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Wood You Believe These Trees

Sivi Sekula

Chewing gum owes its life to trees, as do loads of other everyday items you’d never have believed come from trees

Wednesday, January 24, 2018

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Giant Sequoias

If you live on the West Coast, I’m betting you’ve heard of the famous Giant Sequoias that grow in national parks across California. These sequoia trees (pronounced “see-koy-ah”) are so massive, you won’t be able to fit one into a photograph unless you’re standing very far away, or zooming out with your camera.

The tallest sequoia is a whopping 316-feet high — as tall as a 31-story building. And sequoias can live for about 3,000 years. The species found in California are really old, so have some respect, please.

Even though they’re so big, sequoias aren’t the tallest, widest, or even the oldest trees on the planet. But they are the largest in volume. Some of the most famous sequoias are so special, they even have their own names. “General Sherman” (named after the US Civil War hero) is found in Sequoia National Park. “He” is the largest living tree on earth by volume. With a height of 275 feet, and a trunk width of 100 feet, it weighs 642 tons. Or about the same as 107 elephants.

Your grandparents may remember a sequoia tree that cars could drive through. Up in Yosemite National Park, the Wawona tree served as a beloved tourist attraction for more than eight decades. In 1881, someone decided that it would be great fun to carve a tunnel through the base of the trunk. The tunnel ended up being large enough for vehicles to pass through, bringing hordes of visitors to the park every summer. Sadly, the Wawona tree didn’t make it to a ripe old age. It fell in a severe storm in the winter of 1969, at only 2,100 years old. Many fans believe that if not for the tunnel in its base, it would have lived another 1,000 years.

The Dragon Blood Tree

I did not make up that name. But it’s a pretty cool name, so we’ll keep it. The official name of this particular species of tree is “Socotra dragon tree.” Socotra is an island off the south-east coast of Yemen. The island’s strategic location in the Arabian Sea makes it home to several plant species native only to Socotra Island. The most famous of these rare species is the dragon blood tree. It’s famous for several reasons, but mostly because of its very bizarre shape. It looks like how your five-year-old sister or brother might draw a tree; a bit like an umbrella or a mushroom.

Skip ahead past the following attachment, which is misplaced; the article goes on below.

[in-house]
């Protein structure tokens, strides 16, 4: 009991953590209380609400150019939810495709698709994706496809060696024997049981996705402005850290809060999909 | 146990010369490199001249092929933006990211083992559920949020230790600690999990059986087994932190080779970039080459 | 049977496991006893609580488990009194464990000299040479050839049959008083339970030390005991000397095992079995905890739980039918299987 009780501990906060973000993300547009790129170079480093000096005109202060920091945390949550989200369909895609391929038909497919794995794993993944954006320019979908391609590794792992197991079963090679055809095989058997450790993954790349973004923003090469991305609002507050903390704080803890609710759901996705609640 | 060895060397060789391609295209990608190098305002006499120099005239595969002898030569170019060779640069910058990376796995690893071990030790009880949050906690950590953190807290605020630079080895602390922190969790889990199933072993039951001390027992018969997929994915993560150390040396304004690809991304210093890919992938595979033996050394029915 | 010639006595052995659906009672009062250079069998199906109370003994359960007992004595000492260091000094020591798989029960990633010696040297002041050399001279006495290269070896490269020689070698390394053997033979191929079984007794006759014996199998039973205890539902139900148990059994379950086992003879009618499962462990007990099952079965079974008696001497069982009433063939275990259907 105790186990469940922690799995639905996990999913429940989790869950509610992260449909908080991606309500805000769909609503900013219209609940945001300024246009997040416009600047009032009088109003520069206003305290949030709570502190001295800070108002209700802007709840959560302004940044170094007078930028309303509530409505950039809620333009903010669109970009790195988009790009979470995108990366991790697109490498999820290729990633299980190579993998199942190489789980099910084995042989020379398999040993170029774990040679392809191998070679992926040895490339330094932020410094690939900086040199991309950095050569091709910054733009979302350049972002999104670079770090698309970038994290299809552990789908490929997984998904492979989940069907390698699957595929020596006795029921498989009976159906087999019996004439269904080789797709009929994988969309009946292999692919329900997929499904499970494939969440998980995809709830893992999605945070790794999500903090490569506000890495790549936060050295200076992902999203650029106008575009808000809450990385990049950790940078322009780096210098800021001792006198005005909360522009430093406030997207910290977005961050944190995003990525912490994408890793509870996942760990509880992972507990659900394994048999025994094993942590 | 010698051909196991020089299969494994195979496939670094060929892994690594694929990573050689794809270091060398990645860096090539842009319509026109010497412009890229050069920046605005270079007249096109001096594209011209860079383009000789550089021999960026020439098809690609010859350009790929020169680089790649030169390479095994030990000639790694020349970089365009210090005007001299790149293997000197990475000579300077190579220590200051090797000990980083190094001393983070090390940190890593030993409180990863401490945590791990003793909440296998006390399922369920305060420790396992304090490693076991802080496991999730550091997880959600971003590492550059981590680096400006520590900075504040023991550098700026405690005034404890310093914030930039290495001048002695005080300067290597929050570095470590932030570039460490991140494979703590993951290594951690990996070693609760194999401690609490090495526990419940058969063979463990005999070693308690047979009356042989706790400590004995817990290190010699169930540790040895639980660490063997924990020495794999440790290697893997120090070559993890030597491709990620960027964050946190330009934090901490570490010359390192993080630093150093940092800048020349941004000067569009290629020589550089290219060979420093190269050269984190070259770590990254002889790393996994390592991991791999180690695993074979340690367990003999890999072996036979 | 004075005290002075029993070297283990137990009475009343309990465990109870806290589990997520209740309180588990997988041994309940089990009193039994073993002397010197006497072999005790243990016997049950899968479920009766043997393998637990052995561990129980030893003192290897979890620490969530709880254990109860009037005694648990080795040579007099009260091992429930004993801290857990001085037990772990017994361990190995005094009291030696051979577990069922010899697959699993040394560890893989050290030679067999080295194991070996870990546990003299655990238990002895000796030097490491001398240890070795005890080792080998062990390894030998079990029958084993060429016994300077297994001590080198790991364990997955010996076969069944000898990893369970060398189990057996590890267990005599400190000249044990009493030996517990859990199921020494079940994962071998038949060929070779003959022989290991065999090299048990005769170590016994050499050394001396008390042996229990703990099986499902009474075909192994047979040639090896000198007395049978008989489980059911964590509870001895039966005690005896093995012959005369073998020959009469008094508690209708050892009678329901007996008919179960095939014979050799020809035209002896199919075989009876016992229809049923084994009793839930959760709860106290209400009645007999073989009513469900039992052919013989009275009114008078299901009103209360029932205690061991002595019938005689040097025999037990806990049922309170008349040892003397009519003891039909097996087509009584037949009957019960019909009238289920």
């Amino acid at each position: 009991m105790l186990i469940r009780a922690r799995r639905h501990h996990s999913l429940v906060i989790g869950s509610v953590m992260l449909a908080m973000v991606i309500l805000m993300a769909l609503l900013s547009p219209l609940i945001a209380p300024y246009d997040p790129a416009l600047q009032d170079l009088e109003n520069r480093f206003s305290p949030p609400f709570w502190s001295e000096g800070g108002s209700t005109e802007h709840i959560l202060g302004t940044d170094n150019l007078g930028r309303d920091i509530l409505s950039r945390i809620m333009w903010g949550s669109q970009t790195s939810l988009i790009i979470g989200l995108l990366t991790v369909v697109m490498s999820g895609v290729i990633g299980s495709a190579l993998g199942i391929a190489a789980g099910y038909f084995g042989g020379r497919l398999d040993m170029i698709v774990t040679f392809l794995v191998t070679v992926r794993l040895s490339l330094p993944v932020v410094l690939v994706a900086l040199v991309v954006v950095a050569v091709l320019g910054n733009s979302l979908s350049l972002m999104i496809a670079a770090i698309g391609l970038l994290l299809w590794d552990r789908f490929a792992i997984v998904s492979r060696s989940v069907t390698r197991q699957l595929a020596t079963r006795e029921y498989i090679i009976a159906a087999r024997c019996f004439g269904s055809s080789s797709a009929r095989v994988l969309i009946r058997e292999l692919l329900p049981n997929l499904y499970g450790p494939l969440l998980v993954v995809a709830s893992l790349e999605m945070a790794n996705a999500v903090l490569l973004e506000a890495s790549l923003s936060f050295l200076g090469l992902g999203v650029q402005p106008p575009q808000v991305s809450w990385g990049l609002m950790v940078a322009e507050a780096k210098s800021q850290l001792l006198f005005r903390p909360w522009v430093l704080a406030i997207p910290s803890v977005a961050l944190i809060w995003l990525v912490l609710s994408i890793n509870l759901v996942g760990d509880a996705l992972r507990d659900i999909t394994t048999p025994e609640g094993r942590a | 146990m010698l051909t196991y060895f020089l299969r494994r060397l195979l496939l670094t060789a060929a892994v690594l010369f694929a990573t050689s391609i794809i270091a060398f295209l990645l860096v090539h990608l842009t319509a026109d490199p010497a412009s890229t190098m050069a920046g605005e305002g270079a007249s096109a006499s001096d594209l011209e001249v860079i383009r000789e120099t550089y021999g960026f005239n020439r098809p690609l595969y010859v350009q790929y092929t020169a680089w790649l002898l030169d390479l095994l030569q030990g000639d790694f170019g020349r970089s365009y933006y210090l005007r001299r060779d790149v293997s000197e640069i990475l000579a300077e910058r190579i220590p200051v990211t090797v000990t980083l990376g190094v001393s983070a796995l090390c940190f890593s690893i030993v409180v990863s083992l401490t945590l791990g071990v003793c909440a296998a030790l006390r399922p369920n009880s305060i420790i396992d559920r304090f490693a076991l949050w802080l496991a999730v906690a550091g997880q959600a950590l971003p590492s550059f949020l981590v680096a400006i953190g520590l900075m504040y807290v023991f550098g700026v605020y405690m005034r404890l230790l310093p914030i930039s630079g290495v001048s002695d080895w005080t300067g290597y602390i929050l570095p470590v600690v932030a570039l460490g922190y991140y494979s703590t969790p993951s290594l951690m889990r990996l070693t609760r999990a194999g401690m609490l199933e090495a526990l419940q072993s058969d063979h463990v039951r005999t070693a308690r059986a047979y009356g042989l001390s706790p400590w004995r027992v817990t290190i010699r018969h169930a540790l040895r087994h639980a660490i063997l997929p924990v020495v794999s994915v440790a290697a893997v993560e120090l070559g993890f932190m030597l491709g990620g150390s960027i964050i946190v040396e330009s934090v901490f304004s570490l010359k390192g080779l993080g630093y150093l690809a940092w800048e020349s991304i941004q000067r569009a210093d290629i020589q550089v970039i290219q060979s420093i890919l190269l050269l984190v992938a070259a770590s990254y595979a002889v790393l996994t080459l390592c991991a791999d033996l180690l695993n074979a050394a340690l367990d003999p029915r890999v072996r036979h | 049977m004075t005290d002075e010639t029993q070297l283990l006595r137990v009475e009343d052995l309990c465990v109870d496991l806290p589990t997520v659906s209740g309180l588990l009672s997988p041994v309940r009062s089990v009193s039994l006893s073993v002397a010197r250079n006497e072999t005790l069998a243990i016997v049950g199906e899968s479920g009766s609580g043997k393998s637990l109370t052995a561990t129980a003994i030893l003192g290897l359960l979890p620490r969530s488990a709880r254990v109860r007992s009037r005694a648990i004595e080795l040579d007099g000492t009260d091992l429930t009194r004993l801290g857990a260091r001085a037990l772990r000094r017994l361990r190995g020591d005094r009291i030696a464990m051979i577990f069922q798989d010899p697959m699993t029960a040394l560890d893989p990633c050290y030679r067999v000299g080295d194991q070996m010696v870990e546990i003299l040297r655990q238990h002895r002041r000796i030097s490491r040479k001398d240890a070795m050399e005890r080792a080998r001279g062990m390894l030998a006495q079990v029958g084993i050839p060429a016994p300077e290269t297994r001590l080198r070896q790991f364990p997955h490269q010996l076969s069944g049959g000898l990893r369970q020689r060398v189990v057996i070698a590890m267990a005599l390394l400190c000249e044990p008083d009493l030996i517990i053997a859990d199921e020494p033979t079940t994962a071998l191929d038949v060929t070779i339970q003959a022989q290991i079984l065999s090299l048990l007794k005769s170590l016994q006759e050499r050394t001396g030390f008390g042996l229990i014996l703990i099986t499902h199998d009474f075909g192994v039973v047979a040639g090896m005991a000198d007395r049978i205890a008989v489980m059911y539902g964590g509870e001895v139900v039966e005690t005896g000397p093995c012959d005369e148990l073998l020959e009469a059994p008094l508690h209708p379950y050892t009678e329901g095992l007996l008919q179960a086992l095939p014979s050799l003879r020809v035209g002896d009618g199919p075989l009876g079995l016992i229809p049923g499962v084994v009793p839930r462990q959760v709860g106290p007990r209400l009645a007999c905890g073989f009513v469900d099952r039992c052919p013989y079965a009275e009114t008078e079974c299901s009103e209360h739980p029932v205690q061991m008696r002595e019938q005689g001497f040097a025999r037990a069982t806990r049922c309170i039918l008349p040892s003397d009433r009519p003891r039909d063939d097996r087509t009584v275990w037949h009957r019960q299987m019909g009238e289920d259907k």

It grows like that because of the island’s climate. Socotra is very hot and very dry. But every summer, the monsoon season (which takes place in South and Southeast Asia between May and September) brings drizzle and sea mist to the island. The trees use the moisture in the air to stay hydrated. The water collects on its long waxy leaves, then trickles down the branches and trunk, seeps into the soil, and feeds the roots. The extra-wide canopy casts a shade on the ground above the roots, protecting it from the hot sun, which would otherwise evaporate the water before it reached the roots.

But what’s with the dragon blood name? Well, the tree’s sap is so red, it’s the color of blood. And the tree’s shape looks like something out of a myth, which explains the dragon part. The sap has been used for millennia to make all sorts of important things, such as medicines and dyes. Resin made from the sap is still used today. (Excerpted from Mishpacha Jr., Issue 695)

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